People who know me in actual real life know that I collect Alice in Wonderland books and memorabilia (although it has dropped off since D was born and my disposable income was eaten up by a small boy and his train obsession…) The jewel in my crown is a very battered, foxed first edition of Through the Looking Glass which I picked up very cheaply via the man who is considered the world expert when it comes to Lewis Carroll.
As a result of this obsession, it is almost guaranteed that I will read a book with an Alice connection and I jumped at the chance to read this (I also have my eye on the Chronicles of Alice series.) I remember reading Wicked years ago and really enjoying Maguire’s take on the Oz story; the unusual viewpoint and writing style hooked me in and I hoped for more in After Alice.
The action in the novel takes place in the dual worlds of Wonderland and Oxford after Alice has gone missing. Her friend, Ada, goes looking for her and finds herself caught up in the madness of Wonderland, meeting all of the characters we’re familiar with. At the same time, her harassed governess and Alice’s sister are looking for the girls above ground. There’s also a cameo from Lewis Carroll himself, although it’s not obvious who is unless you know a bit about him.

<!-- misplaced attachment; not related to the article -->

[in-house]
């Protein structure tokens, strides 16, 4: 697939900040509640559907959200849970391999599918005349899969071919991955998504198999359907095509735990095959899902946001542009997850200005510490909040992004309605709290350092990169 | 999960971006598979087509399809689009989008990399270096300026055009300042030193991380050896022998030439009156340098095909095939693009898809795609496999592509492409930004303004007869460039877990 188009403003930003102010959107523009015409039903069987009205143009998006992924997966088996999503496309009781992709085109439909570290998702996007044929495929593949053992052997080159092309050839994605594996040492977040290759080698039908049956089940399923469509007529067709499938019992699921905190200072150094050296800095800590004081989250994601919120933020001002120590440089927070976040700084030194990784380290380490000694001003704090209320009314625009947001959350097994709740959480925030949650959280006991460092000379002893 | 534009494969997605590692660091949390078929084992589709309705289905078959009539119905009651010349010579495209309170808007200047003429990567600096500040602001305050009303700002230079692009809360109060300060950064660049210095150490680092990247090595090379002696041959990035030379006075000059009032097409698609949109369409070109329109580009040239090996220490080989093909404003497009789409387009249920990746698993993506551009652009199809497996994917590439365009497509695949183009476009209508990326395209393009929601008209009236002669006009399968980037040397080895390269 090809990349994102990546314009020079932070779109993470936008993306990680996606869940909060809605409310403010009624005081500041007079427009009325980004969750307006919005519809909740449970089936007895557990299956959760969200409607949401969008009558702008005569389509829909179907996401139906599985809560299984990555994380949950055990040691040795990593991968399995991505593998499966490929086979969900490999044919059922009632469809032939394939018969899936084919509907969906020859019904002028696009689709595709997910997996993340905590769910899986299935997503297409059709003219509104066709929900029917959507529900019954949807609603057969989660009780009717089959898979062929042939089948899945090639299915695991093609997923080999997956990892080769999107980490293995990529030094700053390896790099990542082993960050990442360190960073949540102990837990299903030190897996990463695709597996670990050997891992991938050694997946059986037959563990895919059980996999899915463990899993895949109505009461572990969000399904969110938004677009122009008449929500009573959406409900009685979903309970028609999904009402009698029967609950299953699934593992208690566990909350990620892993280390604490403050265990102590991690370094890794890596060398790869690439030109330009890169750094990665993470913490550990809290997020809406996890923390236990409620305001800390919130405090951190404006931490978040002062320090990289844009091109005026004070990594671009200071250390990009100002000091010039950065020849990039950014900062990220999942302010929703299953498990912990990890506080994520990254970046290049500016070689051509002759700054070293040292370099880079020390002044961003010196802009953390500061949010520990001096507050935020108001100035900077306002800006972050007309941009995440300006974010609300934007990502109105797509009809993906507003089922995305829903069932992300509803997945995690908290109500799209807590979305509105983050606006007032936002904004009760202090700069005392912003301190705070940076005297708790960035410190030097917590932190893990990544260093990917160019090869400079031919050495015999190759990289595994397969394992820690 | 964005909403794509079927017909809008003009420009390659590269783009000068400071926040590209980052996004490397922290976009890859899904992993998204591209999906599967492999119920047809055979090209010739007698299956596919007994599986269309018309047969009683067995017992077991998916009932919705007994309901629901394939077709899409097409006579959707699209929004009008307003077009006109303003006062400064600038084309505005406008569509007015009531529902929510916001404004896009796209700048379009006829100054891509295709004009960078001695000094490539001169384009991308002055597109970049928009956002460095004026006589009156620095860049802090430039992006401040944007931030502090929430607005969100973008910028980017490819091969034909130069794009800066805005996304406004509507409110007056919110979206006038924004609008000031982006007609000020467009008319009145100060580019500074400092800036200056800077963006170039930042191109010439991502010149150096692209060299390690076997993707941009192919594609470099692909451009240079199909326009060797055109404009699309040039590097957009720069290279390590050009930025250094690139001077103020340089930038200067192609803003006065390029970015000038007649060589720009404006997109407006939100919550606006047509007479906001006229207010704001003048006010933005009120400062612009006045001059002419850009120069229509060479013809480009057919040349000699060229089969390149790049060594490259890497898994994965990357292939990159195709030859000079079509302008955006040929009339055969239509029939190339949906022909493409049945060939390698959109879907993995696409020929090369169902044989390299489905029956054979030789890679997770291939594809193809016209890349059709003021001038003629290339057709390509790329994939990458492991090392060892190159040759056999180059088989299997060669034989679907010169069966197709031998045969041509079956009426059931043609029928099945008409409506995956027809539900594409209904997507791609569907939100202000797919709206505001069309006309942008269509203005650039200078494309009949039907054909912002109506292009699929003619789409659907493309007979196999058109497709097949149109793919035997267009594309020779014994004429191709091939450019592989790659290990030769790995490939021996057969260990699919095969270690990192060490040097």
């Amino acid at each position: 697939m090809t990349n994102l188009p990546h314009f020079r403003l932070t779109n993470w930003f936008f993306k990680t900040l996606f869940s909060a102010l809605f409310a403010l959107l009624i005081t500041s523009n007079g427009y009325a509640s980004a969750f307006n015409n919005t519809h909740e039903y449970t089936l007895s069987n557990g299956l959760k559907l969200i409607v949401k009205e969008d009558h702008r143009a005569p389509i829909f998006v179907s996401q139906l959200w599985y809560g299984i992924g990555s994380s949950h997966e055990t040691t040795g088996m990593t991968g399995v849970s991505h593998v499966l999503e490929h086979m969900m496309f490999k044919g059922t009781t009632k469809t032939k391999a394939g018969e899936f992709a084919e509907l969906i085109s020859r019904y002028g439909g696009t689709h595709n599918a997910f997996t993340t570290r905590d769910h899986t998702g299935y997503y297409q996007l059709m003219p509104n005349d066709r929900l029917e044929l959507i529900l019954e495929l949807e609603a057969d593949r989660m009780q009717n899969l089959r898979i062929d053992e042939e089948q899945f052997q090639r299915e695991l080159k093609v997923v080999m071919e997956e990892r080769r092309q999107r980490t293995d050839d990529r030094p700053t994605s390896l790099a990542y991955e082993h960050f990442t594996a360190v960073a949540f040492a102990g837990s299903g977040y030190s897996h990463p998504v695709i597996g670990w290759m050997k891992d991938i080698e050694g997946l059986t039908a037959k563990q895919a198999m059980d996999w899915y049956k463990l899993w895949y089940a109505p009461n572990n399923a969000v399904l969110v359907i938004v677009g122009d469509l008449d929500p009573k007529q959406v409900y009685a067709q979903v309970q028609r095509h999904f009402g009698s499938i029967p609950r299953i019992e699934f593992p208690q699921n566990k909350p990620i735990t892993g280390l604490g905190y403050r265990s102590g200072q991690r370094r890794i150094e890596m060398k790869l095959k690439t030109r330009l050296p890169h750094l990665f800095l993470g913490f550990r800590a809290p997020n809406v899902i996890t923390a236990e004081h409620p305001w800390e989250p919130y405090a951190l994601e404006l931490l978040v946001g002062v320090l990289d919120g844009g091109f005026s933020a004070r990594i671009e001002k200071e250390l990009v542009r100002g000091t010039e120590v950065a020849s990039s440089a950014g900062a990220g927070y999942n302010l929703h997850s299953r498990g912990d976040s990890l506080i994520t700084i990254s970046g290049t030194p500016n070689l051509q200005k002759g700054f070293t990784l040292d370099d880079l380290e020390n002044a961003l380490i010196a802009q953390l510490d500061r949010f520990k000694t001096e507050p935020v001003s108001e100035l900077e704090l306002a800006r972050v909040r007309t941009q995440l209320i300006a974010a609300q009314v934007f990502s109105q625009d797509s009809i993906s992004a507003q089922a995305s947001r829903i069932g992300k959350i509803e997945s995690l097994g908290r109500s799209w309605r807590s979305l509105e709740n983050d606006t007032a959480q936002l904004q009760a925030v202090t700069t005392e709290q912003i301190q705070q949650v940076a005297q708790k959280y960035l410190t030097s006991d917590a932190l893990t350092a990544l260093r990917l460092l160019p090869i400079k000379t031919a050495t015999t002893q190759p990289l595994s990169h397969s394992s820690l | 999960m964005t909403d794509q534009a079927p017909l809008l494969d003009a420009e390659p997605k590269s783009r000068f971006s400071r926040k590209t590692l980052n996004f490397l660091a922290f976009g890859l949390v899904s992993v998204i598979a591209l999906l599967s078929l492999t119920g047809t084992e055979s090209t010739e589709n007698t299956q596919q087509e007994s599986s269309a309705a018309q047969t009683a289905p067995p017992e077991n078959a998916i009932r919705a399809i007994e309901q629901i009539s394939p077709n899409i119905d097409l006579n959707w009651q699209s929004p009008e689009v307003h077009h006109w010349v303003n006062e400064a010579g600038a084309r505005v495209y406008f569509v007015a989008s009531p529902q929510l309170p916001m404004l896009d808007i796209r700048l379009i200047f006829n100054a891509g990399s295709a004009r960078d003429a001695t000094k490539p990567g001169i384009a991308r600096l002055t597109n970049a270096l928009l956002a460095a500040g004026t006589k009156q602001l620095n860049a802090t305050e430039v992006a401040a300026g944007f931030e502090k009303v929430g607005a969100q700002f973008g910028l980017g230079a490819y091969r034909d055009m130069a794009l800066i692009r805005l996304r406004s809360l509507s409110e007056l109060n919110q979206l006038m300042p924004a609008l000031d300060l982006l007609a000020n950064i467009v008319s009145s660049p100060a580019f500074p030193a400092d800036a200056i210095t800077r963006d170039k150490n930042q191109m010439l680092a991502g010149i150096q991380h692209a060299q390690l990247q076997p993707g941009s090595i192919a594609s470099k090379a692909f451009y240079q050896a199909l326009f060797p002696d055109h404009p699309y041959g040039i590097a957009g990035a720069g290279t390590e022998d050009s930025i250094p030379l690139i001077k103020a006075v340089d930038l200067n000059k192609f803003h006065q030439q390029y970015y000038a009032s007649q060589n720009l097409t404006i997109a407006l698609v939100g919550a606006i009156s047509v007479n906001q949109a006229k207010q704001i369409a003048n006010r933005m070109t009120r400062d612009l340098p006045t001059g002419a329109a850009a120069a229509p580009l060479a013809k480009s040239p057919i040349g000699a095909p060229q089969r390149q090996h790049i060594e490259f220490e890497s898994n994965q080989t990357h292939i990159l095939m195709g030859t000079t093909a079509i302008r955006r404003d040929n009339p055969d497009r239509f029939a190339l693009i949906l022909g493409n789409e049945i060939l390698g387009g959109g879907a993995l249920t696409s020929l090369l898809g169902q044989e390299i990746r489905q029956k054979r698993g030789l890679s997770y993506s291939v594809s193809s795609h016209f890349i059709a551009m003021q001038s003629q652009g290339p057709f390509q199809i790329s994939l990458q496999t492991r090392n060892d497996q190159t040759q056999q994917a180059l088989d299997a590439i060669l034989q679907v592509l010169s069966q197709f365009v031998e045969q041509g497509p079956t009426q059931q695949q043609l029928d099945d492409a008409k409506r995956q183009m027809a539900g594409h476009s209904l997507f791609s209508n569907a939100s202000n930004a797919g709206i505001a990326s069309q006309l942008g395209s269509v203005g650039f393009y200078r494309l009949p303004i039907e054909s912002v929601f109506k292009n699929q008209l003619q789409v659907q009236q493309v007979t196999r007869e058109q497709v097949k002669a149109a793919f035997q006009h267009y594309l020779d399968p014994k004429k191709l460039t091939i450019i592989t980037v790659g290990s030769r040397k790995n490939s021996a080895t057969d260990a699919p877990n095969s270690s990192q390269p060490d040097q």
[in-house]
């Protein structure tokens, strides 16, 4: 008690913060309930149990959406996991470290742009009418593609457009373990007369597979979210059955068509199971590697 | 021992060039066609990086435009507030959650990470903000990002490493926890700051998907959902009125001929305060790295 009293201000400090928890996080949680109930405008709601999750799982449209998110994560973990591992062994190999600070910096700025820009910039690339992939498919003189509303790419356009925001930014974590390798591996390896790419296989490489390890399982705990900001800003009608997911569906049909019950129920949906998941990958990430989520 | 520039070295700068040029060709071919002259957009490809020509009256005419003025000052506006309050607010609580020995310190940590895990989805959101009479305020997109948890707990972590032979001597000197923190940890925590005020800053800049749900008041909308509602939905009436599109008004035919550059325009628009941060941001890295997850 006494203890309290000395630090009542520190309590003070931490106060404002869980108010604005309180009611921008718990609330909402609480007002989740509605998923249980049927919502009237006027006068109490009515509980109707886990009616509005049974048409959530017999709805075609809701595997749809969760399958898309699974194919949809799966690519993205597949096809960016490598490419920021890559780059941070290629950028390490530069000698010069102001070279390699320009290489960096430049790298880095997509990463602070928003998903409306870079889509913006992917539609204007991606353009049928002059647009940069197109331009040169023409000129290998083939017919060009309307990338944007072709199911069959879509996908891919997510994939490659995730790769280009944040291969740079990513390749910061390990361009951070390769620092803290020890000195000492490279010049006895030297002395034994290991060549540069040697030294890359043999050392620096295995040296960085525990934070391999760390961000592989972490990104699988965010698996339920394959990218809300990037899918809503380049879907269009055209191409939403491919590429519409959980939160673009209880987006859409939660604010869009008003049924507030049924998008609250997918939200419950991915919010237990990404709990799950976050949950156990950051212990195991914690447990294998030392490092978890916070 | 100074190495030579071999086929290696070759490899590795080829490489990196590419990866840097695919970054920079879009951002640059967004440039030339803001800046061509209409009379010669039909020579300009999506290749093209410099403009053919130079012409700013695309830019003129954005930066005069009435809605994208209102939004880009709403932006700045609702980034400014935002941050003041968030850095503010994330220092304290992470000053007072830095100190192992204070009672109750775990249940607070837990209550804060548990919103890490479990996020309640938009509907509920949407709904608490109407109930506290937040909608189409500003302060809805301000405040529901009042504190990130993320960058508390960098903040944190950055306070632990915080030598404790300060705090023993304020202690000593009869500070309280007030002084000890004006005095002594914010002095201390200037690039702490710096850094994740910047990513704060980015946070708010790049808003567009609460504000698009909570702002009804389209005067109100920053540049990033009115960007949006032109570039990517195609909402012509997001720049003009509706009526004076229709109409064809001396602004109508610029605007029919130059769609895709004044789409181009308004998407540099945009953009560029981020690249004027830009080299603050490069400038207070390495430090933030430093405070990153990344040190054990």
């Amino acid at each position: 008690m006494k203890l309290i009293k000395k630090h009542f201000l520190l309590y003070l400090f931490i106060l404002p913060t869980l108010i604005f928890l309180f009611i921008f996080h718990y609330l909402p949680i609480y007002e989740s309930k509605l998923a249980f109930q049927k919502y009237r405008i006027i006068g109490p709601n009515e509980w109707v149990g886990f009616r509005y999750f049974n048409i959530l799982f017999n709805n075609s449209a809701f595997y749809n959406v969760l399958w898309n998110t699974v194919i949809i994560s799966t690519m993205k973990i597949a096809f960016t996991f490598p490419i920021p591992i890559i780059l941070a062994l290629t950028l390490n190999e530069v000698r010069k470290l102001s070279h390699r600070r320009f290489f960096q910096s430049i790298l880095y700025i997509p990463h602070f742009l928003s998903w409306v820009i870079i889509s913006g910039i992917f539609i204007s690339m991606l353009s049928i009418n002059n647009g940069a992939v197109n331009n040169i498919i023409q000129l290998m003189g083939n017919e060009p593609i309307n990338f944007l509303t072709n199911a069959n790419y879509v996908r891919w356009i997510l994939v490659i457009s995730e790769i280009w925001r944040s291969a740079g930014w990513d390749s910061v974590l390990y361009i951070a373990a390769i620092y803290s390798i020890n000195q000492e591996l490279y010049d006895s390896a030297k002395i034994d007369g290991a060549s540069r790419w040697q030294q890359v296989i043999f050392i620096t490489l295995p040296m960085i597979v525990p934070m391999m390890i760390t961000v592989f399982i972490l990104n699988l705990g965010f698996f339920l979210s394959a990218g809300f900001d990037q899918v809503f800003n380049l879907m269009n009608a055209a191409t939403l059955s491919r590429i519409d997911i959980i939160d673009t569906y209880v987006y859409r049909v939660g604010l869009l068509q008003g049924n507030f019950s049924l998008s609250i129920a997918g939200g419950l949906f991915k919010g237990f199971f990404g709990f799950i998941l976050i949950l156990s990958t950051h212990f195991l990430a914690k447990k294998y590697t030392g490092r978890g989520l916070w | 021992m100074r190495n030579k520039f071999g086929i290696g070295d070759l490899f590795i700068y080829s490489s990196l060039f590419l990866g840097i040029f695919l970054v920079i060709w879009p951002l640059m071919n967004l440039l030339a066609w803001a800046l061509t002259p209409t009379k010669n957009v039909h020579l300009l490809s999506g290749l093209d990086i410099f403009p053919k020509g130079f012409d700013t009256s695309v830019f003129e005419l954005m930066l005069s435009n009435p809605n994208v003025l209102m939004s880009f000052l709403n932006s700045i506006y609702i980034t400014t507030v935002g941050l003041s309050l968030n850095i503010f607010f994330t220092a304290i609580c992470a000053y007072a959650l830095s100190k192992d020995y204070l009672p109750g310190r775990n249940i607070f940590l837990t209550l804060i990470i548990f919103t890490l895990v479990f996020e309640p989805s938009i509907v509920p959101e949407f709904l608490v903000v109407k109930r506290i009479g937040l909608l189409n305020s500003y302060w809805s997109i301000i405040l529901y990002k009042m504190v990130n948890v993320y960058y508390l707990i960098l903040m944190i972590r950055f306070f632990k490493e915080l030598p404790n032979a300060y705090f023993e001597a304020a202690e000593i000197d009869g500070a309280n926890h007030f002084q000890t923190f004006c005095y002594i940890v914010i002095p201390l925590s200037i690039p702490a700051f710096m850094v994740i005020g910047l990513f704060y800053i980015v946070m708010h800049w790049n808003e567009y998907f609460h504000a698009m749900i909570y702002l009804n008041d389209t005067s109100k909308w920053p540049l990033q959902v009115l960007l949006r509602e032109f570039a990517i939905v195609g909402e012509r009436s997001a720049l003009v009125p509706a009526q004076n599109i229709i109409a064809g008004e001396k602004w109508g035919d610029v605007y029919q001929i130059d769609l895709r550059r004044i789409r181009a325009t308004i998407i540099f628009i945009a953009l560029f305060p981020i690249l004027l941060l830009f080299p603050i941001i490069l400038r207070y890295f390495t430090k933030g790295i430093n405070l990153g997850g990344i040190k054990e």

This is a story that takes the original narrative further (Maguire gets the tone and insanity of the original books just right- Carroll would be proud, I think), but also challenges the ideas of Victorian society: disability, slavery, class, the roles of women are all explored. Charles Darwin even makes an appearance. All the things we think we know about the 19th century is here and dissected with a light touch and a streak of humour running through.
And yet. This didn’t feel as satisfying as Wicked and I can’t figure out why. Maybe the switching between the two worlds meant that something was lost, I’m not sure. However, it was an interesting, fairly quick read and one that fans of the original Alice will enjoy.